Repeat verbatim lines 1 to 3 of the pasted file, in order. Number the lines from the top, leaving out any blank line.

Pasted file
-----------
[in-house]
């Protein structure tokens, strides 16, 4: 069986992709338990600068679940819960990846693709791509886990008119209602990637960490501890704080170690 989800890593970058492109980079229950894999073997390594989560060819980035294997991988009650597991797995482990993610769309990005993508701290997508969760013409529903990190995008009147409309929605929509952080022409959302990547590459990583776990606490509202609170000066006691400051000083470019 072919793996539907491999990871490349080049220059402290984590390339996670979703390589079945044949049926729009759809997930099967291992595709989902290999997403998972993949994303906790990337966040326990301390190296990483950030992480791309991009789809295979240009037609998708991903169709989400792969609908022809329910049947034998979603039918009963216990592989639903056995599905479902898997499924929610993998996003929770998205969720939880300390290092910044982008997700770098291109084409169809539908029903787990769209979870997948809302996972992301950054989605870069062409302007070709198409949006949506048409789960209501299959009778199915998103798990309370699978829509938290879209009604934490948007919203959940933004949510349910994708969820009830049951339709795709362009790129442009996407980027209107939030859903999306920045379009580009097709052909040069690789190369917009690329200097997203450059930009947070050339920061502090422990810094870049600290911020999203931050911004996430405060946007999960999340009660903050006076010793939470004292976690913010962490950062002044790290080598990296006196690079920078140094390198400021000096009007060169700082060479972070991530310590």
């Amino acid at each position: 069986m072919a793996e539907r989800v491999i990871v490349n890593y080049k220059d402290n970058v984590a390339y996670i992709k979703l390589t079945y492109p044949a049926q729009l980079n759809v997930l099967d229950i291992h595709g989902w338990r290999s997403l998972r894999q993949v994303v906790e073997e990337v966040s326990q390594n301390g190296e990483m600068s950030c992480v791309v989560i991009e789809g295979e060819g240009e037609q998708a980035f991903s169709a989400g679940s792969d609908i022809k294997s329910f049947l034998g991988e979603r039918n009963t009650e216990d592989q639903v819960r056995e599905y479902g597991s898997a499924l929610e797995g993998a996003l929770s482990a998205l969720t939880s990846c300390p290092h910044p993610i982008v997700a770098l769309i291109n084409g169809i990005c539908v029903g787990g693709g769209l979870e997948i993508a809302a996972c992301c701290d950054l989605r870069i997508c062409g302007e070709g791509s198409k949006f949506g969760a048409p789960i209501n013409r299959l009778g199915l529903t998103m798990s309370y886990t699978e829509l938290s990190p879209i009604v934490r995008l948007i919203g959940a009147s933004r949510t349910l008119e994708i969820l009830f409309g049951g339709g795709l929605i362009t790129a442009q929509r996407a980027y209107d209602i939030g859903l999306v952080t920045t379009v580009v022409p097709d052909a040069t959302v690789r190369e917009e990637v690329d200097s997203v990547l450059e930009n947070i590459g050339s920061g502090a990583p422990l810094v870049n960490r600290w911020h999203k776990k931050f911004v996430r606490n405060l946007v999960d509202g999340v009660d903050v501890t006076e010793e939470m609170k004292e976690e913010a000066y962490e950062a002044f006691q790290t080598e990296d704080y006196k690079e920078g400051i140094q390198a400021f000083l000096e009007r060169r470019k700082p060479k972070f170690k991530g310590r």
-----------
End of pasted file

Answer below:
[in-house]
């Protein structure tokens, strides 16, 4: 069986992709338990600068679940819960990846693709791509886990008119209602990637960490501890704080170690 989800890593970058492109980079229950894999073997390594989560060819980035294997991988009650597991797995482990993610769309990005993508701290997508969760013409529903990190995008009147409309929605929509952080022409959302990547590459990583776990606490509202609170000066006691400051000083470019 072919793996539907491999990871490349080049220059402290984590390339996670979703390589079945044949049926729009759809997930099967291992595709989902290999997403998972993949994303906790990337966040326990301390190296990483950030992480791309991009789809295979240009037609998708991903169709989400792969609908022809329910049947034998979603039918009963216990592989639903056995599905479902898997499924929610993998996003929770998205969720939880300390290092910044982008997700770098291109084409169809539908029903787990769209979870997948809302996972992301950054989605870069062409302007070709198409949006949506048409789960209501299959009778199915998103798990309370699978829509938290879209009604934490948007919203959940933004949510349910994708969820009830049951339709795709362009790129442009996407980027209107939030859903999306920045379009580009097709052909040069690789190369917009690329200097997203450059930009947070050339920061502090422990810094870049600290911020999203931050911004996430405060946007999960999340009660903050006076010793939470004292976690913010962490950062002044790290080598990296006196690079920078140094390198400021000096009007060169700082060479972070991530310590």
């Amino acid at each position: 069986m072919a793996e539907r989800v491999i990871v490349n890593y080049k220059d402290n970058v984590a390339y996670i992709k979703l390589t079945y492109p044949a049926q729009l980079n759809v997930l099967d229950i291992h595709g989902w338990r290999s997403l998972r894999q993949v994303v906790e073997e990337v966040s326990q390594n301390g190296e990483m600068s950030c992480v791309v989560i991009e789809g295979e060819g240009e037609q998708a980035f991903s169709a989400g679940s792969d609908i022809k294997s329910f049947l034998g991988e979603r039918n009963t009650e216990d592989q639903v819960r056995e599905y479902g597991s898997a499924l929610e797995g993998a996003l929770s482990a998205l969720t939880s990846c300390p290092h910044p993610i982008v997700a770098l769309i291109n084409g169809i990005c539908v029903g787990g693709g769209l979870e997948i993508a809302a996972c992301c701290d950054l989605r870069i997508c062409g302007e070709g791509s198409k949006f949506g969760a048409p789960i209501n013409r299959l009778g199915l529903t998103m798990s309370y886990t699978e829509l938290s990190p879209i009604v934490r995008l948007i919203g959940a009147s933004r949510t349910l008119e994708i969820l009830f409309g049951g339709g795709l929605i362009t790129a442009q929509r996407a980027y209107d209602i939030g859903l999306v952080t920045t379009v580009v022409p097709d052909a040069t959302v690789r190369e917009e990637v690329d200097s997203v990547l450059e930009n947070i590459g050339s920061g502090a990583p422990l810094v870049n960490r600290w911020h999203k776990k931050f911004v996430r606490n405060l946007v999960d509202g999340v009660d903050v501890t006076e010793e939470m609170k004292e976690e913010a000066y962490e950062a002044f006691q790290t080598e990296d704080y006196k690079e920078g400051i140094q390198a400021f000083l000096e009007r060169r470019k700082p060479k972070f170690k991530g310590r």